After 1st semester of Statistics PhD program

February 9, 2014
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(This article was first published on Civil Statistician » R, and kindly contributed to R-bloggers)

Have you ever wondered whether the first semester of a PhD is really all that busy? My complete lack of posts last fall should prove it :)

Some thoughts on the Fall term, now that Spring is well under way:

  • The first-year PhD courses in Statistics and in Machine Learning have rather different approaches.
    • Statistics professor: Just assume we can compute this estimator. In class we’ll prove that the estimates are reasonably good (e.g. we’ll bound the probability that an estimate is far from the true value).
    • Machine Learning professor: Just trust me that this algorithm gets useful estimates. In class we’ll prove that we can compute it in a reasonable amount of time (e.g. we’ll bound the number of steps until the algorithm converges).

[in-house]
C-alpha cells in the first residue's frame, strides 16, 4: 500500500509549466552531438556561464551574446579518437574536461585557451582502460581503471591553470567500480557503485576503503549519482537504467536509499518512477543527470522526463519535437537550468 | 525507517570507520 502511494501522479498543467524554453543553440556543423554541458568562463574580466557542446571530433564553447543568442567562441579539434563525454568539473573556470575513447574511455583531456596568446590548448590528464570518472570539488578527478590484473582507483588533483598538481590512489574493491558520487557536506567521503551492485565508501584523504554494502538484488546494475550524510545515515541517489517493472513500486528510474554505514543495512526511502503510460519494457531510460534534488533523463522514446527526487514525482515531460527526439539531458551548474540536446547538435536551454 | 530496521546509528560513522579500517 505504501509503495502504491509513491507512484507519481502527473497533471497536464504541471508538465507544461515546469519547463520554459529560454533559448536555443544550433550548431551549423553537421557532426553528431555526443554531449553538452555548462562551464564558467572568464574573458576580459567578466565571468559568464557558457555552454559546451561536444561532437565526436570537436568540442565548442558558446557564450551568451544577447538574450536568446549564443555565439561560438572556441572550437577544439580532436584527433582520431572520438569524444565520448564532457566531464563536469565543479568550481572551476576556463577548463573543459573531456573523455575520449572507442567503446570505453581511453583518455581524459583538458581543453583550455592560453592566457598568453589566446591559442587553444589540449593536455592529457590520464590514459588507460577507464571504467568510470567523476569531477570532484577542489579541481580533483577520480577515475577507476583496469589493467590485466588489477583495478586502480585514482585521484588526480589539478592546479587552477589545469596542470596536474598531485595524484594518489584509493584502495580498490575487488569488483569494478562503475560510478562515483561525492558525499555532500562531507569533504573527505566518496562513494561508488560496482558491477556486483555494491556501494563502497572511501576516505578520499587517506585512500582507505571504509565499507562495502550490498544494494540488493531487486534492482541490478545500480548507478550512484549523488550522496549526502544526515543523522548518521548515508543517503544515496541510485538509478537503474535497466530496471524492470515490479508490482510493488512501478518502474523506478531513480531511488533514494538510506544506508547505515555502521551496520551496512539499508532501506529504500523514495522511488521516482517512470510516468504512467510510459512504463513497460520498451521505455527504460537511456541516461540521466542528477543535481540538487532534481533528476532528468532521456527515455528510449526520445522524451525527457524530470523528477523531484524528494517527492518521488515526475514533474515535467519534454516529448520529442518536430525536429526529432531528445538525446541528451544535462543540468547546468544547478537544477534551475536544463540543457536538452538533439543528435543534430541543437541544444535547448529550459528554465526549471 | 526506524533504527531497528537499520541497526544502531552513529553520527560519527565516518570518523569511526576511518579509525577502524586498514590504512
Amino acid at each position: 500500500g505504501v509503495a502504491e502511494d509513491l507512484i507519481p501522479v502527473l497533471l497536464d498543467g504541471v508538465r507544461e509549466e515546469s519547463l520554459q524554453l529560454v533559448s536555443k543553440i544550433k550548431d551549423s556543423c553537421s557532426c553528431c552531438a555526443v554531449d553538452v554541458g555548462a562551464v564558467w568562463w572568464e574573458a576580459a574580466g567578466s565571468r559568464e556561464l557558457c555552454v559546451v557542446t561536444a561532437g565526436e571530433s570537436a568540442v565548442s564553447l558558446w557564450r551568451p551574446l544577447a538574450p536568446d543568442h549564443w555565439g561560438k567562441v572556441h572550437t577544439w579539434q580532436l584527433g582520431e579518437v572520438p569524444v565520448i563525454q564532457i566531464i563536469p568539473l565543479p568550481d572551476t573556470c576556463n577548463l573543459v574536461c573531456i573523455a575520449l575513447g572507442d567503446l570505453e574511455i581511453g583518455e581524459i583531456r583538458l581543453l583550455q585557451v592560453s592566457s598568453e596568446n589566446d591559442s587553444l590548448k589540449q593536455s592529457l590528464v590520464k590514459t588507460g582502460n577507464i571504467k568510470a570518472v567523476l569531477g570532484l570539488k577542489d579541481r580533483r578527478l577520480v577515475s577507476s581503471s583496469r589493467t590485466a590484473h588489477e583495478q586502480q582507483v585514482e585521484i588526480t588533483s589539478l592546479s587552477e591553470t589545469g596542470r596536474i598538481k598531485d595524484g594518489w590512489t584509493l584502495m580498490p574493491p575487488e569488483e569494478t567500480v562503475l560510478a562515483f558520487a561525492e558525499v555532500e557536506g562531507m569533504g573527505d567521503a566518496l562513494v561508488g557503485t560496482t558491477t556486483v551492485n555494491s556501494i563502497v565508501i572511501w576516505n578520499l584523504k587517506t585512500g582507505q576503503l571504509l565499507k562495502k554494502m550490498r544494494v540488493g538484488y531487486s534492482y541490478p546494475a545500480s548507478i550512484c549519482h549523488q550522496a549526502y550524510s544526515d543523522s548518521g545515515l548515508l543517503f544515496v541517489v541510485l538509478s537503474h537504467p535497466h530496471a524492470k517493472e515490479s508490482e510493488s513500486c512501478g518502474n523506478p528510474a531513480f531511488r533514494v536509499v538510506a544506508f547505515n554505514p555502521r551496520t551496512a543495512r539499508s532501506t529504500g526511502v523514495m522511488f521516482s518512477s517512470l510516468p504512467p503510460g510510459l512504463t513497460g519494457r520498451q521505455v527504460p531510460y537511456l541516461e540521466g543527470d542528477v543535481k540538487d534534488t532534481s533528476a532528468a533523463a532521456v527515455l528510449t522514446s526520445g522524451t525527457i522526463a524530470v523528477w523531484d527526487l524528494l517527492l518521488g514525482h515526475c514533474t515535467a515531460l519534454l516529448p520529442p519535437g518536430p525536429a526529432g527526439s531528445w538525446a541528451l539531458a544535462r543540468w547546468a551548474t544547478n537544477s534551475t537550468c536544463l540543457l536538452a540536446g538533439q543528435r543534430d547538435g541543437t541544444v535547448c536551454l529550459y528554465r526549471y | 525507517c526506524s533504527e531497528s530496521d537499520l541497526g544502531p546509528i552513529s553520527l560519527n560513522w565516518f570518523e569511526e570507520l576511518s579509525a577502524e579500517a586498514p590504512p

• My ML professor, midway through a classification-focused semester, finally discussing regression for 10 minutes: “…And that’s all you need to know about regression.”
      My Regression professor, at end of semester, finally discussing classification for 20 minutes: “…And that’s all you need to know about classification.” :)
  • In any class that covers proofs or other long detailed arguments, handouts+chalkboards are seriously better than slideshows. With a chalkboard, you can show the whole proof at once—so if students get lost halfway through, they can still see the claim we’re proving and all the steps we’ve made so far. But when you cram a proof onto slides, either you oversimplify to get it onto one slide; or you split it across slides, so that we lose the continuity (and may even forget what we’re trying to prove).
  • Good homeworks and quick feedback are critical. One of my classes had weekly homeworks, each directly tied to the material we just covered, each problem expanding on a good question or illustrating an interesting principle from class. Homeworks were graded within a week, every single time.